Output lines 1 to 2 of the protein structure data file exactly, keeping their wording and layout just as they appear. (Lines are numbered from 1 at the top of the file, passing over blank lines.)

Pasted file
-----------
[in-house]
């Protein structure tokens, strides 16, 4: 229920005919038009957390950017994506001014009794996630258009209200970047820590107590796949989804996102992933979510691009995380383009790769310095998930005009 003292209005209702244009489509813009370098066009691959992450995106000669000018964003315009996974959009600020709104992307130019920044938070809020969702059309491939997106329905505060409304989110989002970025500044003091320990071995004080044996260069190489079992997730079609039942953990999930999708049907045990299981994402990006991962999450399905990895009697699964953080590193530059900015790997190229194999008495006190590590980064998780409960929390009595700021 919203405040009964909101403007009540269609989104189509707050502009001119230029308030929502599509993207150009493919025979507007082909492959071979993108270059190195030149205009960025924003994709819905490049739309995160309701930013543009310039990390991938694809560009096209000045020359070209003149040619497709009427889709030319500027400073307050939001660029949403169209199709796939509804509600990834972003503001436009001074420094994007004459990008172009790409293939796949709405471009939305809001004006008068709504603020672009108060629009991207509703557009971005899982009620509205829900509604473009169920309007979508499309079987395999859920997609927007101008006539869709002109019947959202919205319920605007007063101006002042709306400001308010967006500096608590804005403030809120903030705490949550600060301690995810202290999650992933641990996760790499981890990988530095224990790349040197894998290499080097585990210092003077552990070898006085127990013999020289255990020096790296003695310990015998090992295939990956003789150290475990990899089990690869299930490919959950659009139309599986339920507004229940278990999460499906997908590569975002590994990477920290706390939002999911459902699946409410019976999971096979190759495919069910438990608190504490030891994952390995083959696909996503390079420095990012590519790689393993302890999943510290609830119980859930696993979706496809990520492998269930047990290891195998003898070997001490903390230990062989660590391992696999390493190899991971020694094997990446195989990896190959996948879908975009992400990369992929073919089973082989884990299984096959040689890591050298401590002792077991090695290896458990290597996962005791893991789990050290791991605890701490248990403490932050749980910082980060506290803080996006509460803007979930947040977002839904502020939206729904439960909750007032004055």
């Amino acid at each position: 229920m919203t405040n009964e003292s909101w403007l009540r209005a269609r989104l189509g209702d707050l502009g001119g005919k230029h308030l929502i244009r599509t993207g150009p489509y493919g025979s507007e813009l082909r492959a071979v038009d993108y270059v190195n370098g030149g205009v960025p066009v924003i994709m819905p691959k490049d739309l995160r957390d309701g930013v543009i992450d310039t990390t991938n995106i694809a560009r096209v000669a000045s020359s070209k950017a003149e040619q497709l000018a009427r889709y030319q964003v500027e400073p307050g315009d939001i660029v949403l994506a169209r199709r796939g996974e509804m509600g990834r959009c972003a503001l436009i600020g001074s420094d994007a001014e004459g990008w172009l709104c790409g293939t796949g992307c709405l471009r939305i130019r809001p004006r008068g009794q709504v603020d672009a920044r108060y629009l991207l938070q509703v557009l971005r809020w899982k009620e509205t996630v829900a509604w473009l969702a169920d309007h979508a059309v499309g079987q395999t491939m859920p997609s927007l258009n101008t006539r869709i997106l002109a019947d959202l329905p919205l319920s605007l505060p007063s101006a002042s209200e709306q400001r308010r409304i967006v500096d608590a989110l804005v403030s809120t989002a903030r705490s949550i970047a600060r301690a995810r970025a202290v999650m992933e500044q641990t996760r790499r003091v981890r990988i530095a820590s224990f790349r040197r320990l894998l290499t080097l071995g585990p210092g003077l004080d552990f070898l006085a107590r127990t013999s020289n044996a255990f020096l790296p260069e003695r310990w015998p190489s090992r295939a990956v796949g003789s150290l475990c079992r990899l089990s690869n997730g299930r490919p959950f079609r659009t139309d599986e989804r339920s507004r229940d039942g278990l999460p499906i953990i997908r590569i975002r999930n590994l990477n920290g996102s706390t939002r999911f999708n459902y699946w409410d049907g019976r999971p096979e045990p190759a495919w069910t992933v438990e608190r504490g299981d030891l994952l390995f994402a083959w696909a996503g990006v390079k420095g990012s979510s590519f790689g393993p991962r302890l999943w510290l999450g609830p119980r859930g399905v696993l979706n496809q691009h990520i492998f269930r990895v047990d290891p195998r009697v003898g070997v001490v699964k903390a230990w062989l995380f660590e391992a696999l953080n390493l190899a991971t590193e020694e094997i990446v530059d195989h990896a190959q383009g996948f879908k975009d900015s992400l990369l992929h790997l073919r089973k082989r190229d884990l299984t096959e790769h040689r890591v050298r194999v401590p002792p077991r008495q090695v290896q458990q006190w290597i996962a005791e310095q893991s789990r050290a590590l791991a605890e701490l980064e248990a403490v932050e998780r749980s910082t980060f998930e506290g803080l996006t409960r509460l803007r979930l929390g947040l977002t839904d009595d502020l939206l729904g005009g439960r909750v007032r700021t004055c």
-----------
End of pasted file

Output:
[in-house]
């Protein structure tokens, strides 16, 4: 229920005919038009957390950017994506001014009794996630258009209200970047820590107590796949989804996102992933979510691009995380383009790769310095998930005009 003292209005209702244009489509813009370098066009691959992450995106000669000018964003315009996974959009600020709104992307130019920044938070809020969702059309491939997106329905505060409304989110989002970025500044003091320990071995004080044996260069190489079992997730079609039942953990999930999708049907045990299981994402990006991962999450399905990895009697699964953080590193530059900015790997190229194999008495006190590590980064998780409960929390009595700021 919203405040009964909101403007009540269609989104189509707050502009001119230029308030929502599509993207150009493919025979507007082909492959071979993108270059190195030149205009960025924003994709819905490049739309995160309701930013543009310039990390991938694809560009096209000045020359070209003149040619497709009427889709030319500027400073307050939001660029949403169209199709796939509804509600990834972003503001436009001074420094994007004459990008172009790409293939796949709405471009939305809001004006008068709504603020672009108060629009991207509703557009971005899982009620509205829900509604473009169920309007979508499309079987395999859920997609927007101008006539869709002109019947959202919205319920605007007063101006002042709306400001308010967006500096608590804005403030809120903030705490949550600060301690995810202290999650992933641990996760790499981890990988530095224990790349040197894998290499080097585990210092003077552990070898006085127990013999020289255990020096790296003695310990015998090992295939990956003789150290475990990899089990690869299930490919959950659009139309599986339920507004229940278990999460499906997908590569975002590994990477920290706390939002999911459902699946409410019976999971096979190759495919069910438990608190504490030891994952390995083959696909996503390079420095990012590519790689393993302890999943510290609830119980859930696993979706496809990520492998269930047990290891195998003898070997001490903390230990062989660590391992696999390493190899991971020694094997990446195989990896190959996948879908975009992400990369992929073919089973082989884990299984096959040689890591050298401590002792077991090695290896458990290597996962005791893991789990050290791991605890701490248990403490932050749980910082980060506290803080996006509460803007979930947040977002839904502020939206729904439960909750007032004055």